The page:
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Town Meeting article

‘Relic’ is democracy at its best

Sunday, May 12, 2013

Published in The Boston Herald

Robert H. Saquet

While many relics of our Puritan past have withered into obsolescence there is one that stands tall in the eyes and hearts of New Englanders — our venerable Town Meeting, the garden of government where the seeds of democracy are planted.
Urbanites seem so numbed by government bureaucracies that they have lost the ability to rub elbows with the individuals who still speak their minds and vote their hearts. Our towns still allow it. Town Meeting is not a form of government — it is a legislative body. It is an open and transparent place to conduct municipal business. Town Meetings are efficient and will have passed balanced budgets and finished their business by the end of June. If only our state and national legislatures could be so open.
“Tyranny of the minority” may better describe Congress than it does the Town Meeting. What good is being “elected” if you are representing special interests and lobbyists rather than your electorate?
Every eligible voter should attend a Town Meeting this year. In colonial days Town Meeting attendance was mandatory, but only if you were a church-going male landowner. Today we usually see a limited proportion of a town’s voters attend — but they can be any registered voter — man, woman or atheist. Failure to attend is the choice of citizens who have confidence in those who do attend. Keep in mind, that small fraction that does attend is far more representative than any city or town council of a dozen or so politicians.
Accessibility is a virtue of the Town Meeting. A state law dating back to 1715 allows 10 people to put an issue on the agenda for the meeting. This is their democratic right, whether the topic deals with water bottles, plastic bags, zoning changes or barking dogs. True, some Town Meetings get bogged down in apparently trivial matters. But these are issues that people are passionate about, and the Town Meeting gives them a forum to convince their neighbors to follow.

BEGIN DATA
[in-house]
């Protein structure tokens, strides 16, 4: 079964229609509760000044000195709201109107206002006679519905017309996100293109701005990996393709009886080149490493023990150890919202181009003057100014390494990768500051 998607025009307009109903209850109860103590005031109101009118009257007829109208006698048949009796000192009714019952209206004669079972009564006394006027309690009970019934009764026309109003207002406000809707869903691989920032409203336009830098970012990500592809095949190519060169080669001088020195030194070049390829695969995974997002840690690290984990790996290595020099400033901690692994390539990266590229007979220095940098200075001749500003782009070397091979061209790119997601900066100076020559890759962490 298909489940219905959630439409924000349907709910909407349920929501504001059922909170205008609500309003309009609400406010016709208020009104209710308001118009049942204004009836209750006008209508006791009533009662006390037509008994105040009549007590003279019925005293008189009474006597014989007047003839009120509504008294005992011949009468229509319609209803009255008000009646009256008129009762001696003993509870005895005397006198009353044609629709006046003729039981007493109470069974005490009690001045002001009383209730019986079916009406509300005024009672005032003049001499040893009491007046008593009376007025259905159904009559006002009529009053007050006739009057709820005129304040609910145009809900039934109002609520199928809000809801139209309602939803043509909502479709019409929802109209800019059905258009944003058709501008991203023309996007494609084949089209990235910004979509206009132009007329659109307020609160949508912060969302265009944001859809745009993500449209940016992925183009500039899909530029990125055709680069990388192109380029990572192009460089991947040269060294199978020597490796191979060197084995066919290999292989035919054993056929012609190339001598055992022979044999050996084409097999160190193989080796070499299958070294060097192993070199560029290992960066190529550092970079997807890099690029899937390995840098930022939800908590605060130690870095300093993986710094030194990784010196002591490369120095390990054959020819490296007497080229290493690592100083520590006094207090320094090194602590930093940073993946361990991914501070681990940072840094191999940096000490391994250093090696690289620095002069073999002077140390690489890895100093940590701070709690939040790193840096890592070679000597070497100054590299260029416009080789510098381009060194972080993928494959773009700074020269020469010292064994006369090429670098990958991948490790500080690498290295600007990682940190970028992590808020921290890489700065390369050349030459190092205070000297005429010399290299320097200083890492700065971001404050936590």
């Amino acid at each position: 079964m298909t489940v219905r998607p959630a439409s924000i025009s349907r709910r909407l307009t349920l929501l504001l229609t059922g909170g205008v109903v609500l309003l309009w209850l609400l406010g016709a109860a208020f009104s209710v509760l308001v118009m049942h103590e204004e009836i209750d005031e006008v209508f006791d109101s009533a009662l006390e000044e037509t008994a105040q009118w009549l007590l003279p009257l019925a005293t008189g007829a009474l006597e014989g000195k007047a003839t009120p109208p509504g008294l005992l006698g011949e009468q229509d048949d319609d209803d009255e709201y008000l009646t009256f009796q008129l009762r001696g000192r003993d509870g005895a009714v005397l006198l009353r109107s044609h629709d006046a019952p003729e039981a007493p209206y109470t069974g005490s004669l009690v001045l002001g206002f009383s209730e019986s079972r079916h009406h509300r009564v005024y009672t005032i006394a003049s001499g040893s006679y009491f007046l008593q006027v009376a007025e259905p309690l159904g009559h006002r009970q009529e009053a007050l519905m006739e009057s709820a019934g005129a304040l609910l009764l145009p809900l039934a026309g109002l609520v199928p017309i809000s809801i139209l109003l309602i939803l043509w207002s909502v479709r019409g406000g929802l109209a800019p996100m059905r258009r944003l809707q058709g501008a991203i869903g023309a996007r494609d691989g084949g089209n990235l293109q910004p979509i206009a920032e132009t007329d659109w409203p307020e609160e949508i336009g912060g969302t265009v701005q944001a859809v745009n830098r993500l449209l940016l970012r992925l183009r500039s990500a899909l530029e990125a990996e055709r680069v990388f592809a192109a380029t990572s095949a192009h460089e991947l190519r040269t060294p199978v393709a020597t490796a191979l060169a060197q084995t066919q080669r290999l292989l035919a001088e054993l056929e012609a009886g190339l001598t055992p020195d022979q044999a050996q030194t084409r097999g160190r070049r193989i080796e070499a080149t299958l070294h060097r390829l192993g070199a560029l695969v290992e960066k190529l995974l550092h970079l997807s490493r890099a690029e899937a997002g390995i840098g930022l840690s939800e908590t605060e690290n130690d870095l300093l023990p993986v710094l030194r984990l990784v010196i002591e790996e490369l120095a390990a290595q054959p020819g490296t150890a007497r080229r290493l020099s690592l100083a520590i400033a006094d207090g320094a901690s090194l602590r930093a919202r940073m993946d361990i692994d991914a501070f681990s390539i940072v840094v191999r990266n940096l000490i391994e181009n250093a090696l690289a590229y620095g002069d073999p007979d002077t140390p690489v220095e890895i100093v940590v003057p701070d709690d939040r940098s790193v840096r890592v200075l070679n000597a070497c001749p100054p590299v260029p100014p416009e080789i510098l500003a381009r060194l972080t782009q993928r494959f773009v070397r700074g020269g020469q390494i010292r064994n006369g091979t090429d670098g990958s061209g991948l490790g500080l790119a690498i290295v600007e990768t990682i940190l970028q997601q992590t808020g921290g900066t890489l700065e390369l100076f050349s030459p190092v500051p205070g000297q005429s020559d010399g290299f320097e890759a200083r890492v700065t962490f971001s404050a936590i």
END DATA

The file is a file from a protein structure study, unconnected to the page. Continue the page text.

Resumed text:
I never cease to be amazed at the quality of discussion from our townspeople. Elected officials must be prepared to listen. There is always someone in the hall who has expertise on the subject at hand and asks probing questions. Avid voters listen. They may arrive uninformed, but when a vote is called they know to make the right choice. Yes, there are some who come for a single issue and leave when their vote is taken, but dozens, if not hundreds, more stay to the end. There are some who do love to pontificate, but a gentle suggestion from the moderator can let them know they are repeating themselves and they will yield the microphone.
Town Meetings are embracing technology. Power Point presentations are easier to understand, cable TV broadcasts the meetings, and several towns have adopted electronic voting to speed things along.
As I stated, Town Meeting is not a form of government — it is the most democratic legislative body.
Replacing the Town Meeting with a town or city council will not solve any of a town’s political problems. Anyone who thinks the Town Meeting with its openness can be swapped for a ballot box is living in serious denial.
Robert H. Saquet is town moderator in Mansfield and president of the Massachusetts Moderators Association. “As You Were Saying” is a regular Herald feature.

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